According to a survey done for the Wisconsin Nursery Association by the Wisconsin Agricultural Statistics Service in 2002, the economic impact of the state’s green industry is $2.7 billion. But many Wisconsinites would argue it’s the native flowers, trees, shrubs, evergreens, grasses, and the dedicated professionals behind the scenes that reflect the true value and beauty of the state’s green industry.
“We love to grow plants. That’s what we’re all about,” says Tom Buechel, who’s been in the industry for almost 20 years and is head of production at McKay Nursery Company based in Waterloo, Wis.
Established in 1897, McKay Nursery leads by example with sustainable practices for plant products grown on its 2,000-plus acres. This includes growing a range of native plants such as silky and gray dogwoods, eastern hemlock, and the popular aronia shrubs, also known as chokeberry. Using native plants in Wisconsin gardens and landscapes has become a growing trend among customers that preserves the past and protects the future by maintaining natural habitats and preventing soil erosion.
“It’s all about trying to find a balance, and the industry has made great strides at becoming better stewards of the land,” says Buechel. “We’re using cover crops to cushion the land, and we’ve seen great improvements in recycling water.”
For Buechel, it’s more than growing an excellent product; it’s understanding how that process affects the land that makes a difference.
Over the years, he has watched the industry face numerous challenges from adapting to online shopping to monitoring and preventing the spread of new insects and diseases.
“One of our best plants was autumn purple ash, and we no longer sell it, or any ash. It’s pretty detrimental.”
A New Approach To Certification
To better ensure plants are pest-free before they’re sold or shipped, Wisconsin’s Department of Agriculture, Trade and Consumer Protection (DATCP) has partnered with the National Plant Board to pilot a new program called SANC, or Systems Approach to Nursery Certification. McKay Nursery is a partner in the pilot program.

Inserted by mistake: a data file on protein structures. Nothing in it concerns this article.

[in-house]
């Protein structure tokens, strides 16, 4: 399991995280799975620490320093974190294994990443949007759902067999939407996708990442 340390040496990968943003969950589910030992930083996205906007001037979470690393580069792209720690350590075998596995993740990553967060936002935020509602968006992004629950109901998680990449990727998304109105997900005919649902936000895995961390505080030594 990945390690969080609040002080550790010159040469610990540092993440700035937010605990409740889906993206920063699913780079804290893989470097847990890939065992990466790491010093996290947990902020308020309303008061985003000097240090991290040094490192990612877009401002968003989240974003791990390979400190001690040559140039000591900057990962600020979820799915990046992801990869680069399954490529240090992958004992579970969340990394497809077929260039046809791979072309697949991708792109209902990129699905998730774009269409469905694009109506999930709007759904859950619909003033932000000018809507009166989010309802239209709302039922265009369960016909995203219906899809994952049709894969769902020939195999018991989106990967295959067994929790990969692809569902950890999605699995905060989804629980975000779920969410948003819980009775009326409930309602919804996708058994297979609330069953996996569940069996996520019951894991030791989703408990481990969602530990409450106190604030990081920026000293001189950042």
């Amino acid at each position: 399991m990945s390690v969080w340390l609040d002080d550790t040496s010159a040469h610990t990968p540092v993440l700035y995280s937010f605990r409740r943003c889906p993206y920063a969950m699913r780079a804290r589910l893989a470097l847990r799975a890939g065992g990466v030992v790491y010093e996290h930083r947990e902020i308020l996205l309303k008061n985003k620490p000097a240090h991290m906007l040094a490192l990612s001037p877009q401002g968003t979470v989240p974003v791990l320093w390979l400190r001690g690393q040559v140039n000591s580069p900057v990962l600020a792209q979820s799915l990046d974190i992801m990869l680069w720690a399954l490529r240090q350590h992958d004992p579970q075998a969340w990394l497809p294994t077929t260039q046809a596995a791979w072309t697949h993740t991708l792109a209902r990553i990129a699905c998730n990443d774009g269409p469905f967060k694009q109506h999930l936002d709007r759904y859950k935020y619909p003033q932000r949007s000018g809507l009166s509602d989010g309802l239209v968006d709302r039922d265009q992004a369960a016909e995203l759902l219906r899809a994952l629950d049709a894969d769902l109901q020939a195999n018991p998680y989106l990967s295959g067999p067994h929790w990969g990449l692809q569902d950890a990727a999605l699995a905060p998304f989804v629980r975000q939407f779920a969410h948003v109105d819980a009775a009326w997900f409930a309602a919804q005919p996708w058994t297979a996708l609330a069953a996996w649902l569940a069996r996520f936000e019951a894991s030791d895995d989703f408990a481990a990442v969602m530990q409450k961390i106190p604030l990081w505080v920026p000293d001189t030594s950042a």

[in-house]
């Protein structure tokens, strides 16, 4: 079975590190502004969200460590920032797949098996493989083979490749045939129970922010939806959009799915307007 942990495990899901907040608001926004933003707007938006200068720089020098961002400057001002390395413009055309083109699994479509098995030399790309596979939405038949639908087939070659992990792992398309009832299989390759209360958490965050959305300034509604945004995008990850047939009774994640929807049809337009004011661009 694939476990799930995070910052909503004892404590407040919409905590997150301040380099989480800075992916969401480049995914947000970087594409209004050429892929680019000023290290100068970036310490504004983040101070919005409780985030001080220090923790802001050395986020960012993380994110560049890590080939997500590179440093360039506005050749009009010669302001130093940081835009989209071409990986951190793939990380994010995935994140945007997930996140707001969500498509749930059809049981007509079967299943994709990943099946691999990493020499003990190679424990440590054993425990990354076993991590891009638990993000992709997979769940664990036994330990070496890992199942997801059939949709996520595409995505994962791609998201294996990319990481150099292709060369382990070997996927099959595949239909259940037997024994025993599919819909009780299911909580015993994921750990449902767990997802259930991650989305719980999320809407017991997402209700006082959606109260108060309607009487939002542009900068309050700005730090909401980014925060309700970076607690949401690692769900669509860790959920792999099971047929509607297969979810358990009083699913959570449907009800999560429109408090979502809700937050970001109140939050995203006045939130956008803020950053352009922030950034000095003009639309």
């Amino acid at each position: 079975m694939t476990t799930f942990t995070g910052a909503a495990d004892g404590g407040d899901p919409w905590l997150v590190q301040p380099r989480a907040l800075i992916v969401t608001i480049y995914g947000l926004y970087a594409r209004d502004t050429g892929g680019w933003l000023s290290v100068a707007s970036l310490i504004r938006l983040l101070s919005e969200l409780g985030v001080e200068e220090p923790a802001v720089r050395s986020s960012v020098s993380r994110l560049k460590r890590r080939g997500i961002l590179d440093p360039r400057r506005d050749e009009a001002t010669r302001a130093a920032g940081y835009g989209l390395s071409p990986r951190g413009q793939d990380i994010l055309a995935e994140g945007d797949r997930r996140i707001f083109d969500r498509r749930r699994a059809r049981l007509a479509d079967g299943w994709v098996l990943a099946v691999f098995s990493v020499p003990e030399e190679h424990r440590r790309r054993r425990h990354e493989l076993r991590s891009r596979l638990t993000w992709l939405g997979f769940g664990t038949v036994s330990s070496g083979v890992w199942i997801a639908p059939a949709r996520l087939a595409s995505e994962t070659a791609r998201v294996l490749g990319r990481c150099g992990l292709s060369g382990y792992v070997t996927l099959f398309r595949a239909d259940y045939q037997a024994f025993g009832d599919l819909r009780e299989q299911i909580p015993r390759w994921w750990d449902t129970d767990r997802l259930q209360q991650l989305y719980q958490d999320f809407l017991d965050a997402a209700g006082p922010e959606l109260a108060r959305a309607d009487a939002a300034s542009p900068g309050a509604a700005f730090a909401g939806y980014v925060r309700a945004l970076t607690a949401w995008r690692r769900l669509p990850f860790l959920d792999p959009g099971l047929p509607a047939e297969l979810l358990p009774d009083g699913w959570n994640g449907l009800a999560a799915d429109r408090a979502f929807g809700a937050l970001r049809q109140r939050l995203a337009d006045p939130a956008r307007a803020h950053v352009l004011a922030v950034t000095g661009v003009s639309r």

“To beat the pests, we have to do these things,” Buechel says. “SANC will help us look at all the procedures that affect the ways we ship plants.”
Through the program’s risk assessment protocol, growers can identify and control critical areas where pests are likely to be introduced.
Looking to the future, education and training will be key for nurseries to grow the most vigorous, healthy and pest-free stock available, and certifications like SANC may well become standard procedure throughout the industry.
“Continuous improvement has always been a focus at our company, so we’re ready for it. Likewise, I see Wisconsin’s nursery industry continuing to strive to keep plant quality high,” says Buechel.
Phytosanitary Certification: Another Safeguard
With quarantines issued in place across the state for gypsy moth, emerald ash borer and pine shoot beetle, most nurseries are well-versed in phytosanitary certification; however, they are also required for a variety of agricultural products, including lumber and grains.
“In order to obtain a phytosanitary certificate, the shipment must be free of certain insects and diseases that the importing country deems to be injurious,” says Bo DeLong, vice president of grain operations for The DeLong Company, which has been exporting grains overseas since the late 1980s. Whether the company is shipping to China, Indonesia or Mexico, DeLong says, these certificates are vital to ensure unwanted pests don’t enter the export channel.
DATCP’s efforts in setting records for certificates issued not only signals more products being sold and shipped, but also the reassuring fact that due diligence is being practiced across the state’s agriculture industry.